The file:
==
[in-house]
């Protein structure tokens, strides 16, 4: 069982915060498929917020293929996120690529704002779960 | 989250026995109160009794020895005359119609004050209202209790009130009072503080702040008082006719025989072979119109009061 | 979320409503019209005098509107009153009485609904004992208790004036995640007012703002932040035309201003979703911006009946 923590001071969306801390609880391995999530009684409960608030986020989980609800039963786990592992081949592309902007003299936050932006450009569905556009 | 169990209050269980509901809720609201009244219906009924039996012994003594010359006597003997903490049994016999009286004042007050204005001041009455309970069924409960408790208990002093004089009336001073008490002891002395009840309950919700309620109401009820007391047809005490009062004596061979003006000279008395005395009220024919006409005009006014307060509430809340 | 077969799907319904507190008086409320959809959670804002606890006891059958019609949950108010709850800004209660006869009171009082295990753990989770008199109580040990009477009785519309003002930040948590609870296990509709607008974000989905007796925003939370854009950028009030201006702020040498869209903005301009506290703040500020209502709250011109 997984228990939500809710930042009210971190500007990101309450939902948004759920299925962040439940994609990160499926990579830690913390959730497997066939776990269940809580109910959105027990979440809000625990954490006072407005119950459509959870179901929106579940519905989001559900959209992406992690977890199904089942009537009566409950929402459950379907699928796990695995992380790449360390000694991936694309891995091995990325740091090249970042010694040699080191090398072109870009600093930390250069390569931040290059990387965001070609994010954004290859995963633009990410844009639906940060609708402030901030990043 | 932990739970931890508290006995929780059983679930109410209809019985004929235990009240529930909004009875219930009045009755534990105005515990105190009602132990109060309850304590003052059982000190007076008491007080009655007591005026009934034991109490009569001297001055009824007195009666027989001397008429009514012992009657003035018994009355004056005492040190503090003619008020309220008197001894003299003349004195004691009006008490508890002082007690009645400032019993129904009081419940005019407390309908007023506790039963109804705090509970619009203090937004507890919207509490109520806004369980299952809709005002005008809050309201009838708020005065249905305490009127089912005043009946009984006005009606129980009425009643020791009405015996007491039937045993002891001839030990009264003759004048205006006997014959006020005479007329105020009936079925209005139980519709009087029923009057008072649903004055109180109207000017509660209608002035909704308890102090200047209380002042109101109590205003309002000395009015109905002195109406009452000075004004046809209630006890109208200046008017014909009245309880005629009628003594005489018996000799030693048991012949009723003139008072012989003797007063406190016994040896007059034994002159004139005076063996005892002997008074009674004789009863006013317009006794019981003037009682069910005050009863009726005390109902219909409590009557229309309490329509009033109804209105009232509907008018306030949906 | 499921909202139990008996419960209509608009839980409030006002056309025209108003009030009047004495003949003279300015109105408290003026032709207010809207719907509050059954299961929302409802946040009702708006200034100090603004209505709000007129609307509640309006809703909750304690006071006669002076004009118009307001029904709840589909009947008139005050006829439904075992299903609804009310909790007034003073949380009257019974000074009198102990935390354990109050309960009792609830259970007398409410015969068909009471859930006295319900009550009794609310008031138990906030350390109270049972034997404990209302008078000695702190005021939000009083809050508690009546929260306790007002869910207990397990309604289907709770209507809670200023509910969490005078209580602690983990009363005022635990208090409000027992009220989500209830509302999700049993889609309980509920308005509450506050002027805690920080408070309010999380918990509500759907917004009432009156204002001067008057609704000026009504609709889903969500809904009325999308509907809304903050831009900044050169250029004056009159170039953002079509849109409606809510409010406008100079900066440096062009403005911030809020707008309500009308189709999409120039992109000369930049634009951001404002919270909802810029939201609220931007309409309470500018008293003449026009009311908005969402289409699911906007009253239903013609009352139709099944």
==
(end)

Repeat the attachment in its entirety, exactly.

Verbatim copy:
[in-house]
């Protein structure tokens, strides 16, 4: 069982915060498929917020293929996120690529704002779960 | 989250026995109160009794020895005359119609004050209202209790009130009072503080702040008082006719025989072979119109009061 | 979320409503019209005098509107009153009485609904004992208790004036995640007012703002932040035309201003979703911006009946 923590001071969306801390609880391995999530009684409960608030986020989980609800039963786990592992081949592309902007003299936050932006450009569905556009 | 169990209050269980509901809720609201009244219906009924039996012994003594010359006597003997903490049994016999009286004042007050204005001041009455309970069924409960408790208990002093004089009336001073008490002891002395009840309950919700309620109401009820007391047809005490009062004596061979003006000279008395005395009220024919006409005009006014307060509430809340 | 077969799907319904507190008086409320959809959670804002606890006891059958019609949950108010709850800004209660006869009171009082295990753990989770008199109580040990009477009785519309003002930040948590609870296990509709607008974000989905007796925003939370854009950028009030201006702020040498869209903005301009506290703040500020209502709250011109 997984228990939500809710930042009210971190500007990101309450939902948004759920299925962040439940994609990160499926990579830690913390959730497997066939776990269940809580109910959105027990979440809000625990954490006072407005119950459509959870179901929106579940519905989001559900959209992406992690977890199904089942009537009566409950929402459950379907699928796990695995992380790449360390000694991936694309891995091995990325740091090249970042010694040699080191090398072109870009600093930390250069390569931040290059990387965001070609994010954004290859995963633009990410844009639906940060609708402030901030990043 | 932990739970931890508290006995929780059983679930109410209809019985004929235990009240529930909004009875219930009045009755534990105005515990105190009602132990109060309850304590003052059982000190007076008491007080009655007591005026009934034991109490009569001297001055009824007195009666027989001397008429009514012992009657003035018994009355004056005492040190503090003619008020309220008197001894003299003349004195004691009006008490508890002082007690009645400032019993129904009081419940005019407390309908007023506790039963109804705090509970619009203090937004507890919207509490109520806004369980299952809709005002005008809050309201009838708020005065249905305490009127089912005043009946009984006005009606129980009425009643020791009405015996007491039937045993002891001839030990009264003759004048205006006997014959006020005479007329105020009936079925209005139980519709009087029923009057008072649903004055109180109207000017509660209608002035909704308890102090200047209380002042109101109590205003309002000395009015109905002195109406009452000075004004046809209630006890109208200046008017014909009245309880005629009628003594005489018996000799030693048991012949009723003139008072012989003797007063406190016994040896007059034994002159004139005076063996005892002997008074009674004789009863006013317009006794019981003037009682069910005050009863009726005390109902219909409590009557229309309490329509009033109804209105009232509907008018306030949906 | 499921909202139990008996419960209509608009839980409030006002056309025209108003009030009047004495003949003279300015109105408290003026032709207010809207719907509050059954299961929302409802946040009702708006200034100090603004209505709000007129609307509640309006809703909750304690006071006669002076004009118009307001029904709840589909009947008139005050006829439904075992299903609804009310909790007034003073949380009257019974000074009198102990935390354990109050309960009792609830259970007398409410015969068909009471859930006295319900009550009794609310008031138990906030350390109270049972034997404990209302008078000695702190005021939000009083809050508690009546929260306790007002869910207990397990309604289907709770209507809670200023509910969490005078209580602690983990009363005022635990208090409000027992009220989500209830509302999700049993889609309980509920308005509450506050002027805690920080408070309010999380918990509500759907917004009432009156204002001067008057609704000026009504609709889903969500809904009325999308509907809304903050831009900044050169250029004056009159170039953002079509849109409606809510409010406008100079900066440096062009403005911030809020707008309500009308189709999409120039992109000369930049634009951001404002919270909802810029939201609220931007309409309470500018008293003449026009009311908005969402289409699911906007009253239903013609009352139709099944």